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Dorothy Fratt-Cooper

1923 - 2017 Obituary Condolences
Dorothy Fratt-Cooper Obituary
Fratt-Cooper, Dorothy
Dorothy Fratt - Cooper, acclaimed valley artist died on July 7, 2017 at the age of 93. She was born on August 10th, 1923 in Washington D.C. She was the daughter of Washington Post photographer- journalist Hugh Miller and Martha Holt Miller. Dorothy attended Mount Vernon College for Women, the Corcoran Gallery School of Art and the Phillips Memorial Gallery Art School where she studied painting with Karl Knaths and Nikolai Cikovsky. Fratt held her first solo exhibition in 1946 at the age of 23 at the Washington City Library and has since then shown her work in other solo shows including the Phoenix Art Museum (1964), the Tucson Art Center (1964), Yares Gallery Scottsdale (1965, 1966, 1982, 1984, 1987, 2008) and a major retrospective exhibition, "Dorothy Fratt: 1970-1980," Scottsdale Center for the Arts (1980) and the Thomas Babeor Gallery in La Jolla California (1985). Her work was also shown in many group exhibitions, including the Corcoran Gallery of Art, Washington D.C. (1948, 1964); the Roswell Museum of Art, Roswell New Mexico (1961); California Palace of the Legion of Honor, San Francisco California (1965); "Gottlieb's Contemporaries" Phoenix Art Museum, Phoenix Arizona (1979); "4 Women" Carson-Sapiro Gallery, Denver Colorado (1981); and the Wade Gallery, Los Angeles California (1989). From 1946-1951, she taught at Mount Vernon College; in 1958 Fratt moved to Phoenix Arizona and began teaching privately. Fratt has received many awards, the first coming in a student show at the Corcoran when she was fifteen. Collections with examples of her work include the Phoenix Art Museum, the Tucson Museum of Art, Scottsdale Museum of Contemporary Art, the Museum of Northern Arizona, ASU Art Museum, as well as many private and corporate collections. In 2000 she received the Arizona Governor's Artist of the Year Award for her work. Fratt's most well known paintings were a complex of relationships of color and shape, conveyed by the simplest means, yet a process which often took an extraordinary amount of time for an end result that looks so deceivingly simple. Fratt's paintings, "the end product of years of study, incredible knowledge and mind-boggling intuition, always communicate emotion and ideas on many levels and are as wondrous to the untutored, sensitive layperson as to the most sophisticated artist or aesthetician." Fratt was "important as an abstract painter of the western landscape, its architecture, its atmosphere, and its space." In a catalogue for one of her shows and published by the City of Scottsdale Fine Arts Commission, Rudolph Baranik commented: "These lines Leo Stienberg wrote are appropriate here in reference to Dorothy: "You can, as an artist, try to say something big about life; or be content to make the stuff in your hands come to life. And this humbler task is the greater, for all else merely follows." Dorothy Fratt married Curtis C.Cooper "Bud" in 1972 and moved to Scottsdale, Arizona. Dorothy spent her winters in Scottsdale and her summers at the Cooper Family Ranch in Williams, Arizona. For those of you have been to the "ranch", you know what a magical place it was. Bud and Dorothy loved having family and friends visit and held many horseshoe and pinochle tournaments there. Known for her willingness to always offer up an opinion on any subject or a wonderful meal at one of her gatherings, Dorothy will be sadly missed but her impact will be felt for years to come. Dorothy was preceded in death by her husband Curtis "Bud" Cooper and a son, Hugh M. Fratt. She leaves behind a wonderful and important legacy not only to the art world but to her family: Nicholas Fratt III, Gregory Fratt, Peter R. Fratt and his wife Margaret Ann and their three children, Cooper Fratt (Billie), Martha Fratt Burr (Dustin) and Jenny Fratt (Ben Tucker), as well as three step-children: Carolyn Collins, Cal Cooper and Pat Cooper and their children. A memorial for Dorothy will be held at a future date. Please visit to leave Dorothy's family an online condolence.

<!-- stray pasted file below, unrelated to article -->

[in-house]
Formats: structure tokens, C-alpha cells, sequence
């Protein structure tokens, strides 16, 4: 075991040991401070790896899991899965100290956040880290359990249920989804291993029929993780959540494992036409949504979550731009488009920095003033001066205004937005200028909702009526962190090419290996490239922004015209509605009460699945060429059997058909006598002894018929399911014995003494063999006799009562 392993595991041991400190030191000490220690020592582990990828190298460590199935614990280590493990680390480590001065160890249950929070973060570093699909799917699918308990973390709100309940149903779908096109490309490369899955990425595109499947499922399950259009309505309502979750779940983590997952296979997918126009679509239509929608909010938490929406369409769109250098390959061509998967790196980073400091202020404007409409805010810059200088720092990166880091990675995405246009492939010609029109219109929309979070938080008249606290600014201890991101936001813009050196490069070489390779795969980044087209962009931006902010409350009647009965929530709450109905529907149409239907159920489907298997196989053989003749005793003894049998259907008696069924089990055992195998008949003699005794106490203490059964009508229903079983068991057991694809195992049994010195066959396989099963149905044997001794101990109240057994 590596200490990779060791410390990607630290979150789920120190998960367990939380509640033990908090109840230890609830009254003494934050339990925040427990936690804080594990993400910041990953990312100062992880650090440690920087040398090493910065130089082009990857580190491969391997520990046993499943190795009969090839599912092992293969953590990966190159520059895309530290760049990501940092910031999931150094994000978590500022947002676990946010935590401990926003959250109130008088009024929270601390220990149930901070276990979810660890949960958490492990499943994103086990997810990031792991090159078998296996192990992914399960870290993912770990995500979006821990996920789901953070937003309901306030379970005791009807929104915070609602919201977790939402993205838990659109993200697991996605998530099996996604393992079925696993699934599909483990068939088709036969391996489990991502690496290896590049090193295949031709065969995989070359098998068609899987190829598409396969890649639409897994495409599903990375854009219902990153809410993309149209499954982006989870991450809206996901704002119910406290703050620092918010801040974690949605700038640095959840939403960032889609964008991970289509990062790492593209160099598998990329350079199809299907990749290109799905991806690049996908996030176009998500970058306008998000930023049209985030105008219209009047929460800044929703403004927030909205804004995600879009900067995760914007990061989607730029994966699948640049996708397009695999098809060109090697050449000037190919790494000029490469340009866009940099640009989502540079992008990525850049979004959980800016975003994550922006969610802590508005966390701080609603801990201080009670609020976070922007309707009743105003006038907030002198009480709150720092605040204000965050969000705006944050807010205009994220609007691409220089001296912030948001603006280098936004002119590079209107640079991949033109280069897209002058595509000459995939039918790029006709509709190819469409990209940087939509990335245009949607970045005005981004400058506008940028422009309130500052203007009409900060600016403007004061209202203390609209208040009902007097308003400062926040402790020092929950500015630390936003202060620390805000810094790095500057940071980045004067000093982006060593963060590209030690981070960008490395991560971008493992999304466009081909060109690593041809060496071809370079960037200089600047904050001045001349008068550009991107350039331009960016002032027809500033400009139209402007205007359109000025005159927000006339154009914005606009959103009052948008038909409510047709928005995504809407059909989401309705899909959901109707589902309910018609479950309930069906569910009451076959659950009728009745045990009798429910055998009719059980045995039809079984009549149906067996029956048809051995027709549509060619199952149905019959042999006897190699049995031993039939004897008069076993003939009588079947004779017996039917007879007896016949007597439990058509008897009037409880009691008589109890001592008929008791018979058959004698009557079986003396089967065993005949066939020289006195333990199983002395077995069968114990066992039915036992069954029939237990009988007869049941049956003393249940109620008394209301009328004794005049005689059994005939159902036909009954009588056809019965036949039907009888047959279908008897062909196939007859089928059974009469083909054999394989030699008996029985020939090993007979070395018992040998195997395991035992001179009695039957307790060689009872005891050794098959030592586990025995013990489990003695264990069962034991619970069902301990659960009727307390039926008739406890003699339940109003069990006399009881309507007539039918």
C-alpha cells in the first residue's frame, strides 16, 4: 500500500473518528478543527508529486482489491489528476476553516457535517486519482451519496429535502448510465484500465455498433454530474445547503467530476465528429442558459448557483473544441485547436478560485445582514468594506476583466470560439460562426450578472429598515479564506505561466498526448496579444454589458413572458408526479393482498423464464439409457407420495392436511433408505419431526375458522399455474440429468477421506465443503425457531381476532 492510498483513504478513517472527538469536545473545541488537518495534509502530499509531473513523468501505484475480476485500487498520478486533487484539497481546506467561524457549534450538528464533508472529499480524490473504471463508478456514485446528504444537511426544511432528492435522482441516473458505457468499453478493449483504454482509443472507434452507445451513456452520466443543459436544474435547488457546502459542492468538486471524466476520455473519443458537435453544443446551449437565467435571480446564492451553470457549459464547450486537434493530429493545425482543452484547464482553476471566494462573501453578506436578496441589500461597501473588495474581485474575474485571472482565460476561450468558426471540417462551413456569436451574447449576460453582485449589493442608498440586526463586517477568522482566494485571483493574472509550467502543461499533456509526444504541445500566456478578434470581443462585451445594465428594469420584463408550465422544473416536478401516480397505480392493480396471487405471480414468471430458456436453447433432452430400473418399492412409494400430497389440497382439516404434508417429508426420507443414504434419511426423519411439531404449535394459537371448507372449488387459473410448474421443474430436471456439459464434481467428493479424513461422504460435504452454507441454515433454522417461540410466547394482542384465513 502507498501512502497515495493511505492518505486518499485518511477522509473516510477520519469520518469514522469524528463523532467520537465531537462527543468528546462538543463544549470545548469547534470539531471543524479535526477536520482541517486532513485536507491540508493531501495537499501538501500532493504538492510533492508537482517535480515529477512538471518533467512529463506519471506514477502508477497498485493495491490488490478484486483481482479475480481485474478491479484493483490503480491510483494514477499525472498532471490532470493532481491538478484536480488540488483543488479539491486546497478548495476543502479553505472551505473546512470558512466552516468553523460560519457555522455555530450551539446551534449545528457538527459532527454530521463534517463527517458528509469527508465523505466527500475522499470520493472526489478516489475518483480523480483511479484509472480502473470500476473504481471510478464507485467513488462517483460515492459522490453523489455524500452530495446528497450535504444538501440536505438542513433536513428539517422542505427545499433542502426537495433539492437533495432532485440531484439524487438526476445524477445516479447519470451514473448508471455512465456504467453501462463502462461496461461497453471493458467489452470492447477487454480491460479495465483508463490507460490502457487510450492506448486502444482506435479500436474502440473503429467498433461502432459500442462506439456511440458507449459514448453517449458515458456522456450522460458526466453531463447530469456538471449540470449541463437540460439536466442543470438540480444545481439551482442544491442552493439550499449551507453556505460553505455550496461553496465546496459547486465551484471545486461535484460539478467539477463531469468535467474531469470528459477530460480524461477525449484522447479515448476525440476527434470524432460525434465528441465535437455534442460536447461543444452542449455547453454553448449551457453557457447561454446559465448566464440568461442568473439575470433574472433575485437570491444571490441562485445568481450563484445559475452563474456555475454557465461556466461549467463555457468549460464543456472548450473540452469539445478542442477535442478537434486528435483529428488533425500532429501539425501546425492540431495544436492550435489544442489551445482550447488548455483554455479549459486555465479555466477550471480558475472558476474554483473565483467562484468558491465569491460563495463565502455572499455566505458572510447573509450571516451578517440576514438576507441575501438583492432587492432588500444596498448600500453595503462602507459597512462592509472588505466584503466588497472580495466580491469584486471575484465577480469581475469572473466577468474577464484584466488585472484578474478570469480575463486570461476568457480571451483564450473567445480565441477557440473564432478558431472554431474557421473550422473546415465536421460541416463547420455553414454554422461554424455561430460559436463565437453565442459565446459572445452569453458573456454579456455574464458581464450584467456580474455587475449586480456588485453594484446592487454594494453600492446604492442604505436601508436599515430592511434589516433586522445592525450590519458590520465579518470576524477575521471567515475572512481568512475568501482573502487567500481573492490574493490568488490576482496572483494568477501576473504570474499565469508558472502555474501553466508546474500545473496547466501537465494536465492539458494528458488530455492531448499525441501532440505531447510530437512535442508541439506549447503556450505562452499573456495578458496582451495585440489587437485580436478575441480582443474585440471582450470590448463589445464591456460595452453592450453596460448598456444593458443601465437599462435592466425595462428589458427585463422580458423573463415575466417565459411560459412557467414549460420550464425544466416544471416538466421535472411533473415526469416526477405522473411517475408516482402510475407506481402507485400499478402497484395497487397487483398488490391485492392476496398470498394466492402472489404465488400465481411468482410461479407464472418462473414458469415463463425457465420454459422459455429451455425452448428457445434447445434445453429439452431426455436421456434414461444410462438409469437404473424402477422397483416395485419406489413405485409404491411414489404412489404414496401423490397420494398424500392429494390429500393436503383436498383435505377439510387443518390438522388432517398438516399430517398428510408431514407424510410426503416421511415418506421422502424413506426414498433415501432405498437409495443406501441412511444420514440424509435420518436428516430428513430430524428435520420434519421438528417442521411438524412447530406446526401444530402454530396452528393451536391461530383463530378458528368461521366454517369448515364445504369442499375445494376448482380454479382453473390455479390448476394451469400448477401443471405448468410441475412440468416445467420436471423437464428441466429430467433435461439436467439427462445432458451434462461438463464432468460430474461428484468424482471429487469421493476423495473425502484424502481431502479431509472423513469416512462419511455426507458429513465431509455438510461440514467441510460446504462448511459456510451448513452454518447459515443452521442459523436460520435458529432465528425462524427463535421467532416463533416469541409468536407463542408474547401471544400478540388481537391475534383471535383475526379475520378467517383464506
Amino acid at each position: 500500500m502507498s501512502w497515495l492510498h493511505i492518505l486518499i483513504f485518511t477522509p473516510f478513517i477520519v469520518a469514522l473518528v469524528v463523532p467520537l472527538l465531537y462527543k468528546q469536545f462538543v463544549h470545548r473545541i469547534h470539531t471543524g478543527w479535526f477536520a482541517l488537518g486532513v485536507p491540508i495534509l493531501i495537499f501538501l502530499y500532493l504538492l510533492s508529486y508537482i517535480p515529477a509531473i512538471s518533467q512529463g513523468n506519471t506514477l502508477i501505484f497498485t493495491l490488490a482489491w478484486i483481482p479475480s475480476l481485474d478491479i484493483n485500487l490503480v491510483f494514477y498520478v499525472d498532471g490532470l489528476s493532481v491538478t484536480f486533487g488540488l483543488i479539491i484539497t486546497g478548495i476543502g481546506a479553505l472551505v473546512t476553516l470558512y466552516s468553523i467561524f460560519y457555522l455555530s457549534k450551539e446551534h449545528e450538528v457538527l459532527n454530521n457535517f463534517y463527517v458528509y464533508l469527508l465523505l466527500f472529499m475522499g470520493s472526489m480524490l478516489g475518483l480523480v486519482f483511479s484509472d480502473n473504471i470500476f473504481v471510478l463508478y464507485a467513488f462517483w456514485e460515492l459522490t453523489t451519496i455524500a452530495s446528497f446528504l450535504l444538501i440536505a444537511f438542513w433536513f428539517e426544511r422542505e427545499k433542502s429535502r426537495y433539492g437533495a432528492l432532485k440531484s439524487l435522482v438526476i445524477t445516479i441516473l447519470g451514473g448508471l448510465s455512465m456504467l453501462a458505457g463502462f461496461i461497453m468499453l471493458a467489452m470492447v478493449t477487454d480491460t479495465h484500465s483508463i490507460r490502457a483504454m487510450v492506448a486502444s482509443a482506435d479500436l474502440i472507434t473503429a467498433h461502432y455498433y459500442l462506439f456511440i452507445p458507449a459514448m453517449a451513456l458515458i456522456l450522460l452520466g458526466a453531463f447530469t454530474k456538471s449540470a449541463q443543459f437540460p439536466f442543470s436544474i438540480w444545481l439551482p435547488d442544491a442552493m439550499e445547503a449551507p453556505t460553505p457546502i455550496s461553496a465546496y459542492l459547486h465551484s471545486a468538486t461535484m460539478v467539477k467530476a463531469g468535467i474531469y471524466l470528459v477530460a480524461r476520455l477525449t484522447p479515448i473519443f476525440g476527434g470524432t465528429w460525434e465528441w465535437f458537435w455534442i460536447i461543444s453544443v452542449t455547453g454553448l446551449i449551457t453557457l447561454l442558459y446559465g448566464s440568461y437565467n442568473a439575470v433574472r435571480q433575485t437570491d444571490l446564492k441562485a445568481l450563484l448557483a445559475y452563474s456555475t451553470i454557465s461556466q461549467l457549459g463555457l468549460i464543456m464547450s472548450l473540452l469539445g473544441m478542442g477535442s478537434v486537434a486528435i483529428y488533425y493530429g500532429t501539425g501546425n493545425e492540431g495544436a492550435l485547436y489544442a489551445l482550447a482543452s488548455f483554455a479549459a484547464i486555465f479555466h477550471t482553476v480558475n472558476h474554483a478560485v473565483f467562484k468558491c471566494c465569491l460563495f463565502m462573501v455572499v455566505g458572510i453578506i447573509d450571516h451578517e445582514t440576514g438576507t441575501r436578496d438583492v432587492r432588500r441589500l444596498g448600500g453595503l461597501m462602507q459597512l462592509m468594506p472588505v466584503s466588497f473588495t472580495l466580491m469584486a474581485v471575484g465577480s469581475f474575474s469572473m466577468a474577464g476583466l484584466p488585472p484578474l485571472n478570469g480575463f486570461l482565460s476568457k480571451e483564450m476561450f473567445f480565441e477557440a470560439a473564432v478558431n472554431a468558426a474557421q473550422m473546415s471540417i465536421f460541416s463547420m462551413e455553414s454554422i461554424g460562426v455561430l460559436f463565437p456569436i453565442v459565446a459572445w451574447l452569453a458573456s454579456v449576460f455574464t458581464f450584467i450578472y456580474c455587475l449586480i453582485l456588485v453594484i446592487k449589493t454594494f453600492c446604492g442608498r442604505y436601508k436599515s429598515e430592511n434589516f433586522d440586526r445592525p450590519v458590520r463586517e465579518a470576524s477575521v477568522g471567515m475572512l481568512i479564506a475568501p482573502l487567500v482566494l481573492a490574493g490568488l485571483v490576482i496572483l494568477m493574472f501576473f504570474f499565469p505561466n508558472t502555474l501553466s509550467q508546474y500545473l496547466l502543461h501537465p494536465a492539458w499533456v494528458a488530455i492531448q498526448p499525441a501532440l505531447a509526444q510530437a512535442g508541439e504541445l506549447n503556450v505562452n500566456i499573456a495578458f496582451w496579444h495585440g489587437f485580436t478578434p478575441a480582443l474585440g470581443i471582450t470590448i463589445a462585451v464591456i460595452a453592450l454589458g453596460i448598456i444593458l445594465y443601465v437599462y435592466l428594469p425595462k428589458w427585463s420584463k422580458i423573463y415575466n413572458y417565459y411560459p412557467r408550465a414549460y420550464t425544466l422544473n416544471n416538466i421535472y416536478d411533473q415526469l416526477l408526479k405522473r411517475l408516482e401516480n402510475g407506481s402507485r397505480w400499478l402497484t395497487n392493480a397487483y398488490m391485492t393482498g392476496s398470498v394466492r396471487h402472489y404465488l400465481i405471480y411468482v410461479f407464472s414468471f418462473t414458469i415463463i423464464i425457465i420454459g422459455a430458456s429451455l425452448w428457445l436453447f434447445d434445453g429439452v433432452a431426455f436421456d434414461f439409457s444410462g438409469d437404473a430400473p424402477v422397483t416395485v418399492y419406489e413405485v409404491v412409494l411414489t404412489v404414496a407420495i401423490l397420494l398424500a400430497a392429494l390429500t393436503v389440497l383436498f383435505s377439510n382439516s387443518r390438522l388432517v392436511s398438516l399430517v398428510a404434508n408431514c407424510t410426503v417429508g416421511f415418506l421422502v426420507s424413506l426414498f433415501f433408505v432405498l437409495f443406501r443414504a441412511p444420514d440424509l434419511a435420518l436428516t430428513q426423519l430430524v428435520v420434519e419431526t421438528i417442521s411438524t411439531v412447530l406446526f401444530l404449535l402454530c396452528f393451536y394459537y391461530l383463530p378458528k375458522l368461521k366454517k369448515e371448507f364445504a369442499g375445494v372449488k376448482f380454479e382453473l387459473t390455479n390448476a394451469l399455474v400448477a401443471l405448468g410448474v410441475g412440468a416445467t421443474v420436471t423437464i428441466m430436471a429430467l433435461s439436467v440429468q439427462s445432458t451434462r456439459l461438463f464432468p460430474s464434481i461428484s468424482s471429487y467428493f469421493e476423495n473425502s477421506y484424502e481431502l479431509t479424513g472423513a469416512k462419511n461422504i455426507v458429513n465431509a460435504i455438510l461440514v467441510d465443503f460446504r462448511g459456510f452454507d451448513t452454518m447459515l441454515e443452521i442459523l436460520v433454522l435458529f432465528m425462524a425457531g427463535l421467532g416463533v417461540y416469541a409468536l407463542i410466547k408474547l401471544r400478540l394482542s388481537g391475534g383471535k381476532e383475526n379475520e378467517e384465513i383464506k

Published in The Arizona Republic on Aug. 6, 2017
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